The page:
Another Look at Auburn

Ask most Auburn fans why their team stumbled to a 7-5 record this year and they’ll usually blame Tommy Tuberville and his weak recruiting efforts as his time was running out on the Plains.

Jay G. Tate takes another look at Auburn’s situation and lays the blame on the current staff:

Some will insist it all goes back to Tommy Tuberville, whose final two signing classes in 2007 and 2008 yielded only a handful of players who became long-term producers. Auburn opened the season with only a few truly veteran starters.

Yet this is [Gene] Chizik’s third season on the Plains. He’s had ample time to reorganize the roster and fill holes created by the previous regime’s hit-and-mostly-miss recruiting efforts.

He signed four junior college players in 2010, which shows that filling the current senior class was a priority for Chizik.

Cam Newton won the Heisman Trophy, tackle Brandon Mosley became a serviceable starter, end Joel Bonomolo rarely plays and tackle Roszell Gayden is long gone.

Two good players, two projects gone wrong. Whose fault is that?

At a time when Auburn desperately needed experience and leaders, the Tigers instead signed 24 kids straight out of high school. Many of them were forced into featured roles this fall, with ugly results.

You have to give Tate credit for being willing to look at this situation from a different perspective. He’s asking questions and giving answers to a depth most Auburn folks don’t want to consider.

I tend to agree with his analysis as well. This is Chizik’s team and he, better than anyone else had to know its needs.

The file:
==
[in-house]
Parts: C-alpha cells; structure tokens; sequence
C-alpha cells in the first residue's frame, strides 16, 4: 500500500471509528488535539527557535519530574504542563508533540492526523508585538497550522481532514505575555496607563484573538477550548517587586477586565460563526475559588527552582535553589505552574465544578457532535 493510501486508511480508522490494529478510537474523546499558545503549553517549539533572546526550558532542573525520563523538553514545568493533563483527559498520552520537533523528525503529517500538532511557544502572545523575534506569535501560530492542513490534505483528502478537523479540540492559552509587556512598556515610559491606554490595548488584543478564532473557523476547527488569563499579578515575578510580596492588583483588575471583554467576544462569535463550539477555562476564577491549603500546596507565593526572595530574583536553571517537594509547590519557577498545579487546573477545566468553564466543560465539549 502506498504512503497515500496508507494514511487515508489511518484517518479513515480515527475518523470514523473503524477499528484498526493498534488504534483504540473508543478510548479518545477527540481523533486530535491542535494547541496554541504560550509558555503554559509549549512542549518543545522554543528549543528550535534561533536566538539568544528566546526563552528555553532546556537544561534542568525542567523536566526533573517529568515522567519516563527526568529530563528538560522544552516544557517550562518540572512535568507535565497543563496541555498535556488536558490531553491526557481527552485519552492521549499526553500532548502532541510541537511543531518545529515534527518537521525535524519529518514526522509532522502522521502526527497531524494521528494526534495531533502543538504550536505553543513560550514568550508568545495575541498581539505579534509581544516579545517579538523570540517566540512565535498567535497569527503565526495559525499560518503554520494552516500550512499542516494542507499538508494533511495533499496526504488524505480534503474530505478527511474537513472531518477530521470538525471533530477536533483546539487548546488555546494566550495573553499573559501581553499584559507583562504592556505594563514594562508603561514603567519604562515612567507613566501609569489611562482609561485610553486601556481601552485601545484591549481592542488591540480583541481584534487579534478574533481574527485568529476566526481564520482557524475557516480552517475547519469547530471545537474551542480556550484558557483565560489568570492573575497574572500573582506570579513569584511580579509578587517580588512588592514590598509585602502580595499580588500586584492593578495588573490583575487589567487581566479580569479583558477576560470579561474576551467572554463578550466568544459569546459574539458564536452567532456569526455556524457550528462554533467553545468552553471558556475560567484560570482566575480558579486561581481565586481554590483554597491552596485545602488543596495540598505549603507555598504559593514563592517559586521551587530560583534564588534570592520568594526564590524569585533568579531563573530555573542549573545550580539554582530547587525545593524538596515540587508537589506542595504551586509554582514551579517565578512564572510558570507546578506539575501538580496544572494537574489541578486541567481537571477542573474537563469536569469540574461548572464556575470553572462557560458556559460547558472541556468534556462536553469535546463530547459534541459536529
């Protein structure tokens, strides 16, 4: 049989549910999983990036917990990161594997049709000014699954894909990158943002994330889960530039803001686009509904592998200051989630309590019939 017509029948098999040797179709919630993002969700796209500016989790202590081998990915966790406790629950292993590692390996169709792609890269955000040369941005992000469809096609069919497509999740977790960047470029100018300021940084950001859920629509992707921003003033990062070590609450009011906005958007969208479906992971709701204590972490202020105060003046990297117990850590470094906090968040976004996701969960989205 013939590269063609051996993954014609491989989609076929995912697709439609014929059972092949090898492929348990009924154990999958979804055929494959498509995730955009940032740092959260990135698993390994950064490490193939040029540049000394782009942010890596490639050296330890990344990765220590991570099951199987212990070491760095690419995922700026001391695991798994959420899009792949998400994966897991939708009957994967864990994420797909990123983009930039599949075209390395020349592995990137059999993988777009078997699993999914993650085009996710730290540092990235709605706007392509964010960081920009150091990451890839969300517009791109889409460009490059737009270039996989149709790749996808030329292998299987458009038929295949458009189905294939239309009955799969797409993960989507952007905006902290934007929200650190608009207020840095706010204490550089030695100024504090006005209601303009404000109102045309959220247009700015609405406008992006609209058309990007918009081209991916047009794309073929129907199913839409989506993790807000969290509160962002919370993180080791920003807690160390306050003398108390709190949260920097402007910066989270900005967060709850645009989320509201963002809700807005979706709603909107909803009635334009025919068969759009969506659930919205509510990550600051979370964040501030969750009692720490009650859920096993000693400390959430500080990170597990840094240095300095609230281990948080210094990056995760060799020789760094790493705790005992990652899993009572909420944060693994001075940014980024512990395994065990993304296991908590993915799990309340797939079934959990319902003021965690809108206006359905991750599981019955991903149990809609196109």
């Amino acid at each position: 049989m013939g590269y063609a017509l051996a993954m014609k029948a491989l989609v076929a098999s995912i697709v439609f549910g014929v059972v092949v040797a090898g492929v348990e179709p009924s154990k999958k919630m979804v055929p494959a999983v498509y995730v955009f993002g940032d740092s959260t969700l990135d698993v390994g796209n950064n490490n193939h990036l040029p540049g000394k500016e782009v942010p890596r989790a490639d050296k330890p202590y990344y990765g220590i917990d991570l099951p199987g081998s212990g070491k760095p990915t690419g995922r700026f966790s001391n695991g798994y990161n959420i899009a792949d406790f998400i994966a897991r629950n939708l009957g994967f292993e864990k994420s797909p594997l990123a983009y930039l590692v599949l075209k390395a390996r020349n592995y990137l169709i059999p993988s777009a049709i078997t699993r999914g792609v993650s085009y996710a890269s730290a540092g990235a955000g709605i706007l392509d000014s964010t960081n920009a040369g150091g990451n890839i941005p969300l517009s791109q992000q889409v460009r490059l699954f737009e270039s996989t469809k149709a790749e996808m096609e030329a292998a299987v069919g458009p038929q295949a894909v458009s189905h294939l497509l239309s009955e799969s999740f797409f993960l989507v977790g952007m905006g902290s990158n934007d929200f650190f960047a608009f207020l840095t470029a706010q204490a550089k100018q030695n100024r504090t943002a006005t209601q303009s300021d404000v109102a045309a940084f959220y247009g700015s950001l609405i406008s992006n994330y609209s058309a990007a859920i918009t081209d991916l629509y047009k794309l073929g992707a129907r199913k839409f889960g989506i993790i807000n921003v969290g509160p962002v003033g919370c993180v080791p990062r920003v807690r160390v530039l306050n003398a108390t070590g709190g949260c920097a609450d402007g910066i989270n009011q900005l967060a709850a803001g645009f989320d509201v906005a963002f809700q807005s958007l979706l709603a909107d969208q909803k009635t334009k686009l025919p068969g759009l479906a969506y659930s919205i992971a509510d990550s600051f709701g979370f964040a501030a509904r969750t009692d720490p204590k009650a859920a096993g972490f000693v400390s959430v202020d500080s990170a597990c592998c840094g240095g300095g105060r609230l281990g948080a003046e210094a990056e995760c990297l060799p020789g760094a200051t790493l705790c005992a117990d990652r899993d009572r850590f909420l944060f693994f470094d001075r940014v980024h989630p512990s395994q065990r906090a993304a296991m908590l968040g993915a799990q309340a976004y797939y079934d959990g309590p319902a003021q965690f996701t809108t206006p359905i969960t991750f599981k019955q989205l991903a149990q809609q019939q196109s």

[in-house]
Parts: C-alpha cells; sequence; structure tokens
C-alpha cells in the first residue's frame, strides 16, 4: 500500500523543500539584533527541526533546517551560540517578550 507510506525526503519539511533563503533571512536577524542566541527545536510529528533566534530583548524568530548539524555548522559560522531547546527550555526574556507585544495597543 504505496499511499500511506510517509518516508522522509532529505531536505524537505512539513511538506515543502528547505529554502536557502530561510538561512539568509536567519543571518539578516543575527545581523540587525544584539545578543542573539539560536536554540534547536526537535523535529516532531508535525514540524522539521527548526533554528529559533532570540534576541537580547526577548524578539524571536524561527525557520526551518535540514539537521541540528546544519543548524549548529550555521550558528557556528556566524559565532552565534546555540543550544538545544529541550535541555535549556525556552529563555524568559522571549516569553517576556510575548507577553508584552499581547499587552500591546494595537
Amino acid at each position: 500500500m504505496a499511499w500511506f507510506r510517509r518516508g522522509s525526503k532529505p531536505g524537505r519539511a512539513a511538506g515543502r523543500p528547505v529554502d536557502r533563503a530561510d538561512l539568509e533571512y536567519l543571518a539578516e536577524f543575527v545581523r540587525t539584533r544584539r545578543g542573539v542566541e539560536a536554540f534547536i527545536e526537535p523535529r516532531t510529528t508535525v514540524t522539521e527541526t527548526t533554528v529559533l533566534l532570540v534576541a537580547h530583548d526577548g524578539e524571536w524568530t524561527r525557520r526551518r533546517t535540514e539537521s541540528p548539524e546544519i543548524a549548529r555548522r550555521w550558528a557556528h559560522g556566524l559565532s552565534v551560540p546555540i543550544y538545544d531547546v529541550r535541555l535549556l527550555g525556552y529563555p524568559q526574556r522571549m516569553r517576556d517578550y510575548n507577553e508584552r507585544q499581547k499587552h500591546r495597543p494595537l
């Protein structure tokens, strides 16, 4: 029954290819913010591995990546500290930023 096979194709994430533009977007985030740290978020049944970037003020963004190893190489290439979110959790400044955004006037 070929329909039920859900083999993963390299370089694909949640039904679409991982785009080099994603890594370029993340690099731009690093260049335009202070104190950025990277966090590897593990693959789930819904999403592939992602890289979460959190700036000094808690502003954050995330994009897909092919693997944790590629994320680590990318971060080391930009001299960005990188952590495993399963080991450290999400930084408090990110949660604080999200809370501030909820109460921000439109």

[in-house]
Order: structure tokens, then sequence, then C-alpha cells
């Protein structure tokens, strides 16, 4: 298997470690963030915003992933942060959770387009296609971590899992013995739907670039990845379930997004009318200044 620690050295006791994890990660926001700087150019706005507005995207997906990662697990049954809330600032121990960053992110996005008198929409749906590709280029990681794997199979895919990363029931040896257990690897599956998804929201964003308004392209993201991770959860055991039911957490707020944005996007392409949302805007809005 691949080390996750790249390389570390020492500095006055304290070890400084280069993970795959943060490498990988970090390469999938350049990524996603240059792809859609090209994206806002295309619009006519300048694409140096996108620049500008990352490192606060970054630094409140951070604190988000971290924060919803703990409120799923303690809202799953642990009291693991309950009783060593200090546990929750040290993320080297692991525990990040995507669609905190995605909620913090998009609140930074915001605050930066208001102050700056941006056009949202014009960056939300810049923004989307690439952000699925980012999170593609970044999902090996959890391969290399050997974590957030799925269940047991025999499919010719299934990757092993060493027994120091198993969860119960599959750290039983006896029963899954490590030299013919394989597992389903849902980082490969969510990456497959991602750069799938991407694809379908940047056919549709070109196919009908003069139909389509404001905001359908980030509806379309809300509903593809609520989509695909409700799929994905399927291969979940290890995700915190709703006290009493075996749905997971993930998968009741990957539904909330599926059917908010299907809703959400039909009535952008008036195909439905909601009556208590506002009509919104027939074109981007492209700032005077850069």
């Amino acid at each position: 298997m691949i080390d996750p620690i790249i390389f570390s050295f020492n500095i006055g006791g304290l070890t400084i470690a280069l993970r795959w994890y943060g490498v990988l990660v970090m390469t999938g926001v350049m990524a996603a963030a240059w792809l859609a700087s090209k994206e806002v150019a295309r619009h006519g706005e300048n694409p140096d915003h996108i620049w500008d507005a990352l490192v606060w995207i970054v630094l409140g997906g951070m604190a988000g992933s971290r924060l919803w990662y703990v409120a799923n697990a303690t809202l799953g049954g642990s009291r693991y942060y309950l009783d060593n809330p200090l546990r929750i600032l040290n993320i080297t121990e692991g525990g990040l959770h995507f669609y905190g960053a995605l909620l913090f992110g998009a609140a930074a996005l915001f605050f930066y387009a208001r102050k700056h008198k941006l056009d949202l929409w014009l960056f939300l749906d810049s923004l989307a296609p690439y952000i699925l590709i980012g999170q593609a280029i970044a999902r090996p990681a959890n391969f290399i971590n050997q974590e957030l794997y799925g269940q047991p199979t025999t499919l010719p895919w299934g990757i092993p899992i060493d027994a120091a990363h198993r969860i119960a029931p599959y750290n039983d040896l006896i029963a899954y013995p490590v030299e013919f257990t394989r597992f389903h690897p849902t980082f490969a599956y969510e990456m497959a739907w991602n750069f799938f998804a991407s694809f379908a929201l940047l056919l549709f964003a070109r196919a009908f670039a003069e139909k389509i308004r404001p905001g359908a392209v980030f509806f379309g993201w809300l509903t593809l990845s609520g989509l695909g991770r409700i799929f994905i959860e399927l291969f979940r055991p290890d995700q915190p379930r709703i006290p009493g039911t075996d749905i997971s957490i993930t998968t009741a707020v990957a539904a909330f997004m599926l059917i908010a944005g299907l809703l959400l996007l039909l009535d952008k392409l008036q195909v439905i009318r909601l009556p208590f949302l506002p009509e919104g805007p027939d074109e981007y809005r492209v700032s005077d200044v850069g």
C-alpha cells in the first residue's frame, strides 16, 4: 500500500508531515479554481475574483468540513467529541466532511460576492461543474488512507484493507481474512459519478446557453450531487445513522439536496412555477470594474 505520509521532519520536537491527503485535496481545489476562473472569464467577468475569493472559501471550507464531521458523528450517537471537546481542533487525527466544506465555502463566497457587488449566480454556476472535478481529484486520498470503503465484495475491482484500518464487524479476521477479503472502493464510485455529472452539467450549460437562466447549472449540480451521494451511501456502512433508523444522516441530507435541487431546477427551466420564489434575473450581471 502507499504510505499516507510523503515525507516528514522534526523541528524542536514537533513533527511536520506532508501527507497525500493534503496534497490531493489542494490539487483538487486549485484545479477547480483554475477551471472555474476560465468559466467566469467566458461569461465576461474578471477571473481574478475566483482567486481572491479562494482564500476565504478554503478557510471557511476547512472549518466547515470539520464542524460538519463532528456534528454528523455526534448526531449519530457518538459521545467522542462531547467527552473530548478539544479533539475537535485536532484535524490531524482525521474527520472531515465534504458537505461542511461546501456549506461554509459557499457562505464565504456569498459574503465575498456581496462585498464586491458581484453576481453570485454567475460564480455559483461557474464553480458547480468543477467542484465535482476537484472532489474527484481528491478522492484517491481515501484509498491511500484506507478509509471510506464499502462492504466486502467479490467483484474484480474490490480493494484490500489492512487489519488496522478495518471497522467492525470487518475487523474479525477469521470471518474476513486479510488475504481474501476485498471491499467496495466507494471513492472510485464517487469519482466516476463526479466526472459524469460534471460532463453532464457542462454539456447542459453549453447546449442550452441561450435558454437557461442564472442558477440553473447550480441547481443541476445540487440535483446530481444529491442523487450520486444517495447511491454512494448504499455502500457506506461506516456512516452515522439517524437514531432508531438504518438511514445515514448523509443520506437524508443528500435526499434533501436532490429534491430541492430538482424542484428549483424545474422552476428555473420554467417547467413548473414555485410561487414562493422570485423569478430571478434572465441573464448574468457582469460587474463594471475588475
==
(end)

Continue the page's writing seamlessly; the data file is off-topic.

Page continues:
The Tigers’ 2009 season was considered by most to be a success despite the resulting 8-5 record. Gus Malzahn was able to work magic with Chris Todd at quarterback and, as Auburn fans were quick to point out, they played eventual national champion Alabama close before losing 26-21.

The 2010 season was also magic. Cam Newton and Nick Fairley led the Tigers to a 14-0 record and their first national title since 1957. Malzahn was again confirmed as a genius for his utilization of Newton.

Most of my Auburn friends thought the 2011 Team would win 7-9 games. I marveled at their confidence. This group returned only six starters and would certainly miss Newton and Fairley. I wondered how they would win five and, in fact, predicted a 4-8 record. I just didn’t see how they would make it out of October beating any team except Ole Miss.

They proved me wrong, for sure, but how? Was it a magnificent coaching job or just good fortune? Well, i don’t think anyone on Auburn’s side would argue it was coaching.

So how key will 2012 be for this Auburn staff? How long does the goodwill from a BCS title last with Alabama, Arkansas and LSU in your division? How do the Auburn faithful like losing at least five games in three of the last four years? How will 7-5 or 8-4 fly next season?

Those are good questions to ponder this off season…